The Australian government recently received a body image report that advises on all manner of aspects to help build a better body image.
The report encourages advertisers, the media and the fashion industry to promote more positive body image messages.
The report includes a Voluntary Industry Code of Conduct on Body Image (see below) which recommends using healthy weight models, realistic and natural images of people and disclosure when images of people have been digitally manipulated.
If you’re interested you can read the full report here.
Also, Mia Freedman who was the chair of the advisory body was today on ABC radio’s Life Matters program talking about the report – you can listen to the interview here
Mia used to be the Editor of Australian Cosmpolitan Magazine and worked hard at including all sorts of body shapes and sizes into the editorial content of the magazine when she was in the position. Listen to what she says about the experience on the interview.
Here is what is proposed:
VOLUNTARY INDUSTRY CODE OF CONDUCT ON BODY IMAGE
Organisations that sign up to this Code of Conduct will abide by the following principles:
Positive content and messaging
Use positive content and messaging to support the development of a positive body image and realistic and healthy physical goals and aspirations among consumers.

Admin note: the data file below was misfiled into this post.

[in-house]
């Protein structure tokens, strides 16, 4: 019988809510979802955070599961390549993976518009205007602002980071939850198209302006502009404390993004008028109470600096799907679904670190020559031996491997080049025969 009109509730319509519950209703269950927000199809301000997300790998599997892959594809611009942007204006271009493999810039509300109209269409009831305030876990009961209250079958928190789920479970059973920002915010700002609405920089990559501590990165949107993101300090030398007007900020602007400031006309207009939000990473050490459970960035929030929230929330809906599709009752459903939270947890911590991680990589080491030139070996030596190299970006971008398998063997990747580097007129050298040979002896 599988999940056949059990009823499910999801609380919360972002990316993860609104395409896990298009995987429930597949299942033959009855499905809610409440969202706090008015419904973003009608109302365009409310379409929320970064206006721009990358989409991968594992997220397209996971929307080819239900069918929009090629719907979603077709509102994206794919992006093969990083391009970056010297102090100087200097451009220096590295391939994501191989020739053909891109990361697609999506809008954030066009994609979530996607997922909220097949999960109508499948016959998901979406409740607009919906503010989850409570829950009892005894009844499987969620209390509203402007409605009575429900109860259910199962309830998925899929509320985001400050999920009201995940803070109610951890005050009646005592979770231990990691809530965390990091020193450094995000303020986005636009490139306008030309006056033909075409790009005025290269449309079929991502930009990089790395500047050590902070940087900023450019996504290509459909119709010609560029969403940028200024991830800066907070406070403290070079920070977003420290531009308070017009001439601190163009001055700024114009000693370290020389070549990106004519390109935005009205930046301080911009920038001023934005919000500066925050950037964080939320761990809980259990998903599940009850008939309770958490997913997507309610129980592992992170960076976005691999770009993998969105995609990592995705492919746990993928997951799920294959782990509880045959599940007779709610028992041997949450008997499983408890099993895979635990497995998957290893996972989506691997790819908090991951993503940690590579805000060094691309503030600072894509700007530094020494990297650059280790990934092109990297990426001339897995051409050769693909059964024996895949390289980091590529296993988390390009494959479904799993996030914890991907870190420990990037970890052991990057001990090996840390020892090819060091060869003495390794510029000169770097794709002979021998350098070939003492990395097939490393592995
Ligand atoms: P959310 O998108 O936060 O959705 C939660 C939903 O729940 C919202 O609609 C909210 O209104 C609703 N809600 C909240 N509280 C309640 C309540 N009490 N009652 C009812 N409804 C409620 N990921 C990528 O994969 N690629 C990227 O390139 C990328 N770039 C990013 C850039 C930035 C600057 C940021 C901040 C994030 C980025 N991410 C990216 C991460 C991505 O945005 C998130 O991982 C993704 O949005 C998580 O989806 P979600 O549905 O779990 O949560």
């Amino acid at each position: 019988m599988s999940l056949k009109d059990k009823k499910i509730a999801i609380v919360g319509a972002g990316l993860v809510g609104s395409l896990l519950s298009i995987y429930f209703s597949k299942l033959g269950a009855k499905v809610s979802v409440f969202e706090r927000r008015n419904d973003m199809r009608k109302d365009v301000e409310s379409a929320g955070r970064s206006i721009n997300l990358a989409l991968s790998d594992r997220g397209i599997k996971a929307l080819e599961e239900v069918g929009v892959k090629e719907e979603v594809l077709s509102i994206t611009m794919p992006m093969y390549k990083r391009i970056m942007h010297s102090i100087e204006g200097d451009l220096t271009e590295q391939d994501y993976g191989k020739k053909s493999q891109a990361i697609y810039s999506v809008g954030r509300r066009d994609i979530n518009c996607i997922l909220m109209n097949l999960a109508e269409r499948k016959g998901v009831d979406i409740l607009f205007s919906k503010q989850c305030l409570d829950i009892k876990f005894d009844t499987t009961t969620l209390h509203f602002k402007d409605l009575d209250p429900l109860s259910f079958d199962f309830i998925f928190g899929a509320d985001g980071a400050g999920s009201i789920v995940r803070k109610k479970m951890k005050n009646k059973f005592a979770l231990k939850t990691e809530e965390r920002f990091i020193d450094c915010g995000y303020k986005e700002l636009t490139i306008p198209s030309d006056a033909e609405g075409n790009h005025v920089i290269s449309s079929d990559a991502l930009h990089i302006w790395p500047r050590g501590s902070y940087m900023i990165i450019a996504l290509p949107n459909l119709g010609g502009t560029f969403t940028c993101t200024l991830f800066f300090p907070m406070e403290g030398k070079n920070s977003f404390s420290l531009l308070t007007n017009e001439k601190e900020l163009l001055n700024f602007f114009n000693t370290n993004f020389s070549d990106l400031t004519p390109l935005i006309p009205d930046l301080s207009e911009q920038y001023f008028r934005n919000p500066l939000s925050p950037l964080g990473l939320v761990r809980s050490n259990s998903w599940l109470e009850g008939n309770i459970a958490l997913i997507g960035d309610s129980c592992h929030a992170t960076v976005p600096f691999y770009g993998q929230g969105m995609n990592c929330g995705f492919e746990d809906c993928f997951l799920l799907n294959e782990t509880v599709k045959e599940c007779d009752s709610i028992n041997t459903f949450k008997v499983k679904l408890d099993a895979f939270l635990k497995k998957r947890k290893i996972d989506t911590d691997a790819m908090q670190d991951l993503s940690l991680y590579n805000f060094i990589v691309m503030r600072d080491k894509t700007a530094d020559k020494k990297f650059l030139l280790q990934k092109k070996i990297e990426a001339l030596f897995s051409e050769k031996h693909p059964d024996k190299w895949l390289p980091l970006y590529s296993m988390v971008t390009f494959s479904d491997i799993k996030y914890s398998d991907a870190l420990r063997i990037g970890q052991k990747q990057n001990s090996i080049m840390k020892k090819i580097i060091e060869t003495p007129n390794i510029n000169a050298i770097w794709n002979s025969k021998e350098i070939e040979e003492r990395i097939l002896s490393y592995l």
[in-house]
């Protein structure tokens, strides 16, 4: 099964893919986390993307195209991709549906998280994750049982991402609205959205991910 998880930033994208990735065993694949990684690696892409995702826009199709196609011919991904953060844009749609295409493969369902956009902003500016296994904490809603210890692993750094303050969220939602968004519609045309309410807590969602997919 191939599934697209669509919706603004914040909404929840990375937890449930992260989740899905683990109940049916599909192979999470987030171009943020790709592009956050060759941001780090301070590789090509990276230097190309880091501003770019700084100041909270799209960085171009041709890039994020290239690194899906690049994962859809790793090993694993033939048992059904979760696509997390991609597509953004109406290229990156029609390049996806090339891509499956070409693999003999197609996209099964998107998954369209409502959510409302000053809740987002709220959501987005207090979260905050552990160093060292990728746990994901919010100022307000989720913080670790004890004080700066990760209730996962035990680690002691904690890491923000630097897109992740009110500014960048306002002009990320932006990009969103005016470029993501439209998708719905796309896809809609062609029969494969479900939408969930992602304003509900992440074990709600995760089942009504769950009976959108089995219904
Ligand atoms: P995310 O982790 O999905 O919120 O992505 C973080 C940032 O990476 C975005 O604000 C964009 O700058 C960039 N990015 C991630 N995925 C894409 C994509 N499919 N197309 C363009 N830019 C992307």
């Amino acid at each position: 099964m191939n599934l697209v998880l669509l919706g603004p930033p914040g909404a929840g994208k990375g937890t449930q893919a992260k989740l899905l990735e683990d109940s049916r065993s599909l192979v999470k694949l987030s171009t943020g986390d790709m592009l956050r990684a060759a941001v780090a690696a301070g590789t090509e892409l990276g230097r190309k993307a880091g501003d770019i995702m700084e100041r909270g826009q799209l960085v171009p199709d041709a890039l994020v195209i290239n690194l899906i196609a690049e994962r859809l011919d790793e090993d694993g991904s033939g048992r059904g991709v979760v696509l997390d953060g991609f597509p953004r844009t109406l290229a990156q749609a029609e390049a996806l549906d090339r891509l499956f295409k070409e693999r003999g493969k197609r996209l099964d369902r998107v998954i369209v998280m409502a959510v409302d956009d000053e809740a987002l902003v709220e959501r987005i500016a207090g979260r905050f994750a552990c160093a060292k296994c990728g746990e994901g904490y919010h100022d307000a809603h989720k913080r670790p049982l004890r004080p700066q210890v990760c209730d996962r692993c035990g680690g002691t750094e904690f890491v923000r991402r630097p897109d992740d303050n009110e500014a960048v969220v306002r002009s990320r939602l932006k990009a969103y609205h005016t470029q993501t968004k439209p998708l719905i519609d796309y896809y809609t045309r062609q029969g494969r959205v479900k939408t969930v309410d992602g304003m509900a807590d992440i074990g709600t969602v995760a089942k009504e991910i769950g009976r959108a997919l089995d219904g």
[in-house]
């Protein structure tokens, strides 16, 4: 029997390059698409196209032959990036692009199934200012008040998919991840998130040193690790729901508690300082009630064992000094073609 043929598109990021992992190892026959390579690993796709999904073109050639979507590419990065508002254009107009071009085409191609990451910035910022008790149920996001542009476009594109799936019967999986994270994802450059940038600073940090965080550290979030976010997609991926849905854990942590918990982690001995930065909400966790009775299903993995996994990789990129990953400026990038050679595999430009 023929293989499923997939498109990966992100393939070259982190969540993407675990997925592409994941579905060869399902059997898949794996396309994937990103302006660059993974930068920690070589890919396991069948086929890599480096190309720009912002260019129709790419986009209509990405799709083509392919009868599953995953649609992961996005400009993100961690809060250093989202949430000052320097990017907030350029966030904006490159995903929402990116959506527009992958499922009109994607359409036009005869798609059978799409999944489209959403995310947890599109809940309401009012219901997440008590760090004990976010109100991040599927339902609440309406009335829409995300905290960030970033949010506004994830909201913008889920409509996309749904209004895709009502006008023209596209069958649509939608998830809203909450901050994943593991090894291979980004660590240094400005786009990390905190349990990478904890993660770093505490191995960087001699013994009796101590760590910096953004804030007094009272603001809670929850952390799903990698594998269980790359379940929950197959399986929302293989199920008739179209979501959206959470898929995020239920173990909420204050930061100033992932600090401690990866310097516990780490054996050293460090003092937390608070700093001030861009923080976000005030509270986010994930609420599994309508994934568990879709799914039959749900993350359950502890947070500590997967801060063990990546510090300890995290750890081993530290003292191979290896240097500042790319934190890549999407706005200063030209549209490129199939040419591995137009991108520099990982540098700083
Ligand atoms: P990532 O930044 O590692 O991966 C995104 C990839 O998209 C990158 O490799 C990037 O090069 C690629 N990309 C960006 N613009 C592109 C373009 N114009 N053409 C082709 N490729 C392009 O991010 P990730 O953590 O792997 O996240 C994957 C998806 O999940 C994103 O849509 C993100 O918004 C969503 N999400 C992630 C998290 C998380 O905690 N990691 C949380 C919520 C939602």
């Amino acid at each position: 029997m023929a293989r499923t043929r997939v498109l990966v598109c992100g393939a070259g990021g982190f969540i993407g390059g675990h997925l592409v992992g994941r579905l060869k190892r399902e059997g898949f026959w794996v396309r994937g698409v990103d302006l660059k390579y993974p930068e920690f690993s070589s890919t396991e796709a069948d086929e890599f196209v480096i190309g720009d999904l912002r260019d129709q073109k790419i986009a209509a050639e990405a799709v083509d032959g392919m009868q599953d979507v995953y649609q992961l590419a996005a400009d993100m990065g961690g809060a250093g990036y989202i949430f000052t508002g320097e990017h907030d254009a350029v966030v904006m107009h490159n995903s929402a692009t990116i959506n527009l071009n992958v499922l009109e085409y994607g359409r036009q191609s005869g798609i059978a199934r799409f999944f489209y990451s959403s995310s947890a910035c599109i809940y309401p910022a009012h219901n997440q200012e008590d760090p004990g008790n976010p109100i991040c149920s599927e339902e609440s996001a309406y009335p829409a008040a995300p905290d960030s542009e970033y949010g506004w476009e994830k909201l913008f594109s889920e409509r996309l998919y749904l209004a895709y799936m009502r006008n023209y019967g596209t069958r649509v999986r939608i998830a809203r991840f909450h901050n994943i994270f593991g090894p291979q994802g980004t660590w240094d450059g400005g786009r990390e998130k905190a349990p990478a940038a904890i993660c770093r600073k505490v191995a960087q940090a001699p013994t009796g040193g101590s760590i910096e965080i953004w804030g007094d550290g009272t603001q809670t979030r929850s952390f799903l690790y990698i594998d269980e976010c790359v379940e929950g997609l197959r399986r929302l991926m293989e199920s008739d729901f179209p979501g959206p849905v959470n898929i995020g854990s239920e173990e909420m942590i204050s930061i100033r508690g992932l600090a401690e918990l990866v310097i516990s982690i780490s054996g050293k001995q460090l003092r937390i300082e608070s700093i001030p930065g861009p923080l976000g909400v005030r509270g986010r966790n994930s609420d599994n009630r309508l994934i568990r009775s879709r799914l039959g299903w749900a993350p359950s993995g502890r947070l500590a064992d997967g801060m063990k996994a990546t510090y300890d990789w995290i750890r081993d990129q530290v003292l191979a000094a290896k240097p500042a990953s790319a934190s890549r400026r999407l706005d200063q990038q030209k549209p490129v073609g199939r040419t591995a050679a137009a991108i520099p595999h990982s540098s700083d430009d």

Use a diverse range of people that are appropriate to their target audience. When considering diversity, particular focus should be given to including a range of body shapes, sizes and ethnicities.
Use advertising that supports positive and healthy body image behaviour.
Advertising that contradicts positive body image messages will not be used.
Realistic and natural images of people
Should not use digital technology in a way that alters images of people so that their body shape and features are unrealistic or unattainable through healthy practices.
Make consumers aware of the extent to which images of people have been manipulated.
Healthy weight models
Use models that are clearly of a healthy weight.
Appropriate modelling age
Only use people aged 16 years or older to model adult clothes or to work or model in fashion shows targeting an adult audience.
Fashion retailers supporting positive body image
Stock a wide variety of sizes that reflects demand from customers.
Sarah Murdoch, who was on the advisory group, appeared with out any airbrushing on the cover of this month’s Australian Women’s Weekly magazine
I think this is a fabulous step in the right direction in tackling this problem – what do you think?